‘we don’t believe in audits that just tick boxes and demand immediate compliance. Our research shows that this approach can force bad practices underground, leading to false documentation and coached workers. We prefer not just that factories pass audits but that conditions for the workers actually improve. We encourage, therefore, an honest dialogue with our suppliers. We understand that sometimes it is just not possible for them to comply with all aspects of our code of conduct straight away. But we do expect any critical issues to be remedied immediately and other issues are resolved as part of a long-term improvement plan. We do not work with suppliers who do not demonstrate commitment to our approach.’

This means that they don’t just abandon suppliers who don’t meet all their codes and let them continue practising as they are. Instead, they attempt to work with their suppliers on long term improvement plans to make working conditions better. I personally think this is a good idea; as well as ensuring their workers are treated well they also equip those in management positions to find feasible ways to run their factories ethically, knowledge which can then be passed on to others.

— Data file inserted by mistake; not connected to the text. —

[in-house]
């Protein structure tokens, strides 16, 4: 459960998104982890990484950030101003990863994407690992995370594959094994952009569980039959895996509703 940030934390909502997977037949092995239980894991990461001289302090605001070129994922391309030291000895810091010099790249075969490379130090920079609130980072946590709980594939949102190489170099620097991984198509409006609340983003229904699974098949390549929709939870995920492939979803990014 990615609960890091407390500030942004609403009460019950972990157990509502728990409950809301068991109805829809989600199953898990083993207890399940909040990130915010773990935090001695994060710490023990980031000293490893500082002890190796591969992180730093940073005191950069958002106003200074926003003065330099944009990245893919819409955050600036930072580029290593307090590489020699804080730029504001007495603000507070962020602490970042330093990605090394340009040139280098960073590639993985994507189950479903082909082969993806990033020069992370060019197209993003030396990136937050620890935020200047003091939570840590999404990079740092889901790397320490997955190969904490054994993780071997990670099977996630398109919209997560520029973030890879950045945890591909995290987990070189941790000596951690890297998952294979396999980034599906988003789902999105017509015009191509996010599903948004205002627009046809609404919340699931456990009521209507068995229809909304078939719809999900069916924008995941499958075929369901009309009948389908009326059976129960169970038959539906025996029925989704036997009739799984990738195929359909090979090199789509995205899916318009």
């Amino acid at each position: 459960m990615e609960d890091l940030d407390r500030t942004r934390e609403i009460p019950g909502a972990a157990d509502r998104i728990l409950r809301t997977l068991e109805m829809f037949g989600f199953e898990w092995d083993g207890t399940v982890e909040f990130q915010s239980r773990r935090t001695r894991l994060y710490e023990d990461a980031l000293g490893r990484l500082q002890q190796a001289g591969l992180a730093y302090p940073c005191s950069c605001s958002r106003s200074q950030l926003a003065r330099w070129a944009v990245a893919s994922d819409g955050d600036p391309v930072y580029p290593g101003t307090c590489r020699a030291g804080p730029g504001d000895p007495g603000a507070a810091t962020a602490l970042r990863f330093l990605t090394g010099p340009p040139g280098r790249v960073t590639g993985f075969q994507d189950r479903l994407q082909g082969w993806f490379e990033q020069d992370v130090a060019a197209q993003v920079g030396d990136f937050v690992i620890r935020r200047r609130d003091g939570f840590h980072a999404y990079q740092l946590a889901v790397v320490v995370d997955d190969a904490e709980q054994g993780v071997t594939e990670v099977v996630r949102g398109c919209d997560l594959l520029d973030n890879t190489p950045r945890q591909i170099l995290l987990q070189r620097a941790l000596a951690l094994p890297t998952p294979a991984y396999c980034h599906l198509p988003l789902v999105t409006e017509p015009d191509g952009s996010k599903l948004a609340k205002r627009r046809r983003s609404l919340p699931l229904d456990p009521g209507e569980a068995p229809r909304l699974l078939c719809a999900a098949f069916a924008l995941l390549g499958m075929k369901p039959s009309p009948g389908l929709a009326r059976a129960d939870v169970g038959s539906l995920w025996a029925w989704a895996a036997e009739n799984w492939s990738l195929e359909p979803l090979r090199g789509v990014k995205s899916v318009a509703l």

– They have a VEGAN range

You heard me right, vegan shoes! Ok so maybe you’re all geniuses and knew vegan shoes was a thing but I didn’t so maybe some of you out there are like me. Of course logically the idea of vegan shoes is totally plausible, I just didn’t know that companies were actually producing them. You can buy the classic 8-eye boot and 3-eye shoe made with vegan materials (cambridge brush or felix rub off as they’re named), the shoes are exactly the same in every detail except being cruelty free and animal friendly. Whilst the vegan range is not as extensive as the non vegan, it’s definitely a solid start. And when combined with the company’s ethics and longevity, it’s pretty good for a high street brand.

There are so many other things I could say about Doc Martens, but I’ll be here all day. Hopefully I’ve proved to you how good an investment they are however, an investment I would definitely encourage you to make if you’re looking for boots/shoes.

Until next time, stay magic y’all